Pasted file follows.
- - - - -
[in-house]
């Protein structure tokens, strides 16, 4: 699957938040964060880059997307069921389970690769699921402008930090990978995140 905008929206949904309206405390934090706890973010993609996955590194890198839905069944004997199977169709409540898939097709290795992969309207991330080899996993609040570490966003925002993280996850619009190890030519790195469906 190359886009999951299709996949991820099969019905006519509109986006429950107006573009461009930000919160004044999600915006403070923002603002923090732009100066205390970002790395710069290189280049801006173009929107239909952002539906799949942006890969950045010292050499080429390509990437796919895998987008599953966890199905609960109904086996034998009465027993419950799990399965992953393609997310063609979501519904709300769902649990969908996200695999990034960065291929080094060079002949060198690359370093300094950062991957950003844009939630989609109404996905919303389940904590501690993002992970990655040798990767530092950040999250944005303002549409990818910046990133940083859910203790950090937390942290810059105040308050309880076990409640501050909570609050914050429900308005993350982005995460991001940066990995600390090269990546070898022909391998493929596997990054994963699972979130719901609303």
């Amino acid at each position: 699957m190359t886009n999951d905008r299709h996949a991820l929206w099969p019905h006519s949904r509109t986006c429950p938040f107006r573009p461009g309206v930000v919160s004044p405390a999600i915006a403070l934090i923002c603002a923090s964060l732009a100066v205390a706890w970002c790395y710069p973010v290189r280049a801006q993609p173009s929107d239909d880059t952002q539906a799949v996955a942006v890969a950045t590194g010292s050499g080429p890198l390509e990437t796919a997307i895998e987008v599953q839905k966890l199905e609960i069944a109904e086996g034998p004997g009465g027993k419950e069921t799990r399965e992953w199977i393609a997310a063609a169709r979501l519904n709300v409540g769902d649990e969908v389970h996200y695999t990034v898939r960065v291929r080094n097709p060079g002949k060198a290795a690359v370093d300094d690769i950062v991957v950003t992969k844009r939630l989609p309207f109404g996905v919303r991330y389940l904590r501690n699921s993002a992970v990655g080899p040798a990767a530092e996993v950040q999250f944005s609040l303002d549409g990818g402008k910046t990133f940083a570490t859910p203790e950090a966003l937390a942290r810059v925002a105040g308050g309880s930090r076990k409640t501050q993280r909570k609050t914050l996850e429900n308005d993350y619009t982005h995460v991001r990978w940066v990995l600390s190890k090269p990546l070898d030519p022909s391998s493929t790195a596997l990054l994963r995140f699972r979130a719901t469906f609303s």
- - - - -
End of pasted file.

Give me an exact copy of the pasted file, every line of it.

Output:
[in-house]
């Protein structure tokens, strides 16, 4: 699957938040964060880059997307069921389970690769699921402008930090990978995140 905008929206949904309206405390934090706890973010993609996955590194890198839905069944004997199977169709409540898939097709290795992969309207991330080899996993609040570490966003925002993280996850619009190890030519790195469906 190359886009999951299709996949991820099969019905006519509109986006429950107006573009461009930000919160004044999600915006403070923002603002923090732009100066205390970002790395710069290189280049801006173009929107239909952002539906799949942006890969950045010292050499080429390509990437796919895998987008599953966890199905609960109904086996034998009465027993419950799990399965992953393609997310063609979501519904709300769902649990969908996200695999990034960065291929080094060079002949060198690359370093300094950062991957950003844009939630989609109404996905919303389940904590501690993002992970990655040798990767530092950040999250944005303002549409990818910046990133940083859910203790950090937390942290810059105040308050309880076990409640501050909570609050914050429900308005993350982005995460991001940066990995600390090269990546070898022909391998493929596997990054994963699972979130719901609303």
């Amino acid at each position: 699957m190359t886009n999951d905008r299709h996949a991820l929206w099969p019905h006519s949904r509109t986006c429950p938040f107006r573009p461009g309206v930000v919160s004044p405390a999600i915006a403070l934090i923002c603002a923090s964060l732009a100066v205390a706890w970002c790395y710069p973010v290189r280049a801006q993609p173009s929107d239909d880059t952002q539906a799949v996955a942006v890969a950045t590194g010292s050499g080429p890198l390509e990437t796919a997307i895998e987008v599953q839905k966890l199905e609960i069944a109904e086996g034998p004997g009465g027993k419950e069921t799990r399965e992953w199977i393609a997310a063609a169709r979501l519904n709300v409540g769902d649990e969908v389970h996200y695999t990034v898939r960065v291929r080094n097709p060079g002949k060198a290795a690359v370093d300094d690769i950062v991957v950003t992969k844009r939630l989609p309207f109404g996905v919303r991330y389940l904590r501690n699921s993002a992970v990655g080899p040798a990767a530092e996993v950040q999250f944005s609040l303002d549409g990818g402008k910046t990133f940083a570490t859910p203790e950090a966003l937390a942290r810059v925002a105040g308050g309880s930090r076990k409640t501050q993280r909570k609050t914050l996850e429900n308005d993350y619009t982005h995460v991001r990978w940066v990995l600390s190890k090269p990546l070898d030519p022909s391998s493929t790195a596997l990054l994963r995140f699972r979130a719901t469906f609303s």